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Pandemic restrictions are slowly easing where I live, and we can now invite guests into our home. Although the number of guests is limited, this change brings hope that life will someday return to normal.

 

Normal, for me, is opening my door to friends, family, and strangers. The more, the merrier—thanks to my mom’s example. When Sundays came, she always asked friends or family to join us for faspa—a traditional European meal consisting of fresh rolls and jam, deli meats and cheeses, dill pickles, and a sweet. When missionaries visited our church and needed accommodation, Mom volunteered to host. When her brother nineteen years younger needed a place to live for two months, she welcomed him with open arms. 

 

Is it any wonder my first apartment resembled a drop-in center? I mentored high school girls living at a boarding school, so I’d invite a dozen for dinner every Friday and serve soup, salad, and freshly baked bread. They loved the homecooked meal, and I loved seeing the joy on their faces. 

 

Over time, however, I fell into the comparison trap. Playing hostess became a subconscious attempt to prove myself. Remember the Bible story about sisters Mary and Martha? Well, I morphed into Martha. I became the woman who—by choice—prepared a banquet and then complained about my workload. I’m sure Jesus had me in mind when He said, “Martha, Martha… you are worried and upset about many things, but few things are needed—or indeed only one. Mary has chosen what is better, and it will not be taken away from her.” (Luke 10:38-42 NIV)

 

One afternoon while reading “Open Heart, Open Home,” I learned that entertaining seeks to impress; hospitality seeks to serve. Entertaining focuses on self; hospitality focuses on others. These truths led me to an aha moment: Despite good intentions, my need for affirmation from others trumped my love for others. How contrary to the attitude Jesus demonstrated!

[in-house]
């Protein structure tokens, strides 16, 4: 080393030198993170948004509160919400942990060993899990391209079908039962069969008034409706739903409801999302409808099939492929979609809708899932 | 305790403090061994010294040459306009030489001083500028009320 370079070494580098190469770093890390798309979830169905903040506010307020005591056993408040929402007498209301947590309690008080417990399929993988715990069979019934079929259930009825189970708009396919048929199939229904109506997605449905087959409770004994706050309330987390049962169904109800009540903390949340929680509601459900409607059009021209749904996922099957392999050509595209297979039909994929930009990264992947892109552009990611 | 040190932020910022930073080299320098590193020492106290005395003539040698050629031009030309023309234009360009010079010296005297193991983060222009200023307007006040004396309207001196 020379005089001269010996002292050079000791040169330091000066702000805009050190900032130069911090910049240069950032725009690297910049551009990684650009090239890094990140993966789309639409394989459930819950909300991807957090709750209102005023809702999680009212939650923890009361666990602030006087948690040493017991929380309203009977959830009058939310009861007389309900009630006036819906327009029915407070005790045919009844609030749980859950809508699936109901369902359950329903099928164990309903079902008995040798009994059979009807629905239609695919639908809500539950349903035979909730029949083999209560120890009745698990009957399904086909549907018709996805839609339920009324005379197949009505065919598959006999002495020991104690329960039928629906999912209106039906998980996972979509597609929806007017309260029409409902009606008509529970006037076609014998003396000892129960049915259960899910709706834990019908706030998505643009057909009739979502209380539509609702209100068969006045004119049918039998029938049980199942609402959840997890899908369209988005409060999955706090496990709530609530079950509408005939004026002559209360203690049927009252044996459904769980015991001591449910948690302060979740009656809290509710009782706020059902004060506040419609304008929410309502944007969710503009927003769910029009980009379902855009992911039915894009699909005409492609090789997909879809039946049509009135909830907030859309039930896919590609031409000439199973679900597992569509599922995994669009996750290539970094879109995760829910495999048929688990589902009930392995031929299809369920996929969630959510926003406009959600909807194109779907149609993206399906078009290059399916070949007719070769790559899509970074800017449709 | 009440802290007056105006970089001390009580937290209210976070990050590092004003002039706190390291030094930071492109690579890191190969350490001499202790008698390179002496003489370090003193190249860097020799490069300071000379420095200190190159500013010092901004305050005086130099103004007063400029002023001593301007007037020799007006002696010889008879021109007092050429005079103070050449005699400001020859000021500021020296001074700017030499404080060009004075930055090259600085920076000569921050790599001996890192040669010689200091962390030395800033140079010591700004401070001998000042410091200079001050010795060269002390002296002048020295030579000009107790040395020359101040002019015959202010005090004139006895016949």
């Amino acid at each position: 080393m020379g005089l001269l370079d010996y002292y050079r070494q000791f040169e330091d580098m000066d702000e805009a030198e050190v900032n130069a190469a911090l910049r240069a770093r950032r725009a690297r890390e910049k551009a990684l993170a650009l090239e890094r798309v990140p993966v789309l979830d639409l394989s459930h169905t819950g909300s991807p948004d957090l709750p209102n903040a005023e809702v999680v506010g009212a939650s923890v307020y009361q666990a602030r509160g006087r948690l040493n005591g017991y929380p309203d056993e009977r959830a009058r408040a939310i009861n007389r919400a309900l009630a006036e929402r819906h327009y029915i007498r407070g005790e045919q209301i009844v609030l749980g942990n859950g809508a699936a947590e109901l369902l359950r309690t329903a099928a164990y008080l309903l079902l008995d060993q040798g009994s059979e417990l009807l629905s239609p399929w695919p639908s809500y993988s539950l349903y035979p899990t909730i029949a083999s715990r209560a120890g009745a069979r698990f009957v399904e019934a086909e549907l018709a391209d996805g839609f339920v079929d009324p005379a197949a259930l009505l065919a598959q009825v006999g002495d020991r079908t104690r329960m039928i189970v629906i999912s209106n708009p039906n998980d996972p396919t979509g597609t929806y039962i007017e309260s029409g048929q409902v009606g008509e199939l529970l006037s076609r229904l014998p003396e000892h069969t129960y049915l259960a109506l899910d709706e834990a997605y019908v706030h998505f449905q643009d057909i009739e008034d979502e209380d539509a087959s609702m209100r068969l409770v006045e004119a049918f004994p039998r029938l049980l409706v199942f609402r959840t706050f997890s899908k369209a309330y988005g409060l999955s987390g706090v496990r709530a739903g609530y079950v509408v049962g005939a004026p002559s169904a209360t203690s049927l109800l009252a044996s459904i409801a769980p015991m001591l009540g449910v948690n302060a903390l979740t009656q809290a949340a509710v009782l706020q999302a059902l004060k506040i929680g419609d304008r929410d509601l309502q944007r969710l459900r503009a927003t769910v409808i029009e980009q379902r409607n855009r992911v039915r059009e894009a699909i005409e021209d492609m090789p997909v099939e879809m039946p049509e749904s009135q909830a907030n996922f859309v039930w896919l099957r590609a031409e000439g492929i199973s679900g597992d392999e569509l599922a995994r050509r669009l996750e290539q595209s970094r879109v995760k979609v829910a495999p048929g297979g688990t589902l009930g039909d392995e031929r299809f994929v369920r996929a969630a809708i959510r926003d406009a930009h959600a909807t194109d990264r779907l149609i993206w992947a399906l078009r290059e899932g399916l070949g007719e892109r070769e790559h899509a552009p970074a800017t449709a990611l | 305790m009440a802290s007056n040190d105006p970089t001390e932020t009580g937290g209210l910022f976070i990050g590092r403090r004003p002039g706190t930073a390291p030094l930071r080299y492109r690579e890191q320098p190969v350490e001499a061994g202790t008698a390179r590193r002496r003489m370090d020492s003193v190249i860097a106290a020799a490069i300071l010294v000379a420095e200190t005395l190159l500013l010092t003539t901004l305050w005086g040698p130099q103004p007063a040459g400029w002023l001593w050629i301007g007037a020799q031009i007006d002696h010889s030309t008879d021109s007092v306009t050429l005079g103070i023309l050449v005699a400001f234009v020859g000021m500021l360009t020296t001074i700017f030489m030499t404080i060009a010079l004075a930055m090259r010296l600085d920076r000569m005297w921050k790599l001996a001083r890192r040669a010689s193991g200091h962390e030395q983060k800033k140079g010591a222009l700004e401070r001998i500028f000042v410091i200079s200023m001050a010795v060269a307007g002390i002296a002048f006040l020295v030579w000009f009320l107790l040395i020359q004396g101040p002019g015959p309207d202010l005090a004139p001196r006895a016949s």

Jesus came to earth to focus on our needs rather than His own. He never sought to impress, but He always sought to serve. (Philippians 2) His only motivation for doing what He did was love—love for His Father and for us. 

 

Love is the one thing that matters, and practicing hospitality is an effective way to demonstrate it. Now, more than ever, seems the perfect time. People around us are starved for relationship after isolation. Opening our homes and hearts provides the means to create meaningful connections.

 

So, go ahead—ask God to tell you who needs an invitation. Don’t become a Martha like I did. Prepare a simple meal, and don’t worry about your house not being immaculate. Just love your guests. It doesn’t have to be complicated.

 

I live on a sailboat in a marina. Pre-pandemic, I hosted several come-and-go Saturday morning coffee times complete with muffins. Our unbelieving neighbors came, ate, and talked. My husband and I listened. Hospitality established trust, and we’ve had several spiritual conversations since. As life returns to normalcy, I look forward to more opportunities to share God’s love by welcoming our neighbors aboard.

 

How about you? What’s one thing you can do to share love through hospitality?

 

Connect with Grace:

https://www.gracefox.com

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https://www.Instagram.com/graceloewenfox

https://www.Pinterest.com/gracefoxauthor

 

About the Author: 

Grace Fox is a career global worker and the author of ten books including the award-winning “Finding Hope in Crisis: Devotions for Calm in Chaos.” She’s a member of the “First 5” Bible study writing team for Proverbs 31 Ministries and a regular contributor to Guideposts’ annual devotional, “Mornings with Jesus.” 

 

Grace and her husband Gene co-direct International Messengers Canada, a sending agency with career missionaries in 29 countries. She leads short-term mission teams to Eastern Europe annually, trains nationals for career ministry in the Middle East, and provides missionary care.

 

Grace lives aboard a sailboat in Vancouver, British Columbia. Married in 1982, she and Gene celebrate three grown kids and eleven grandchildren.

 

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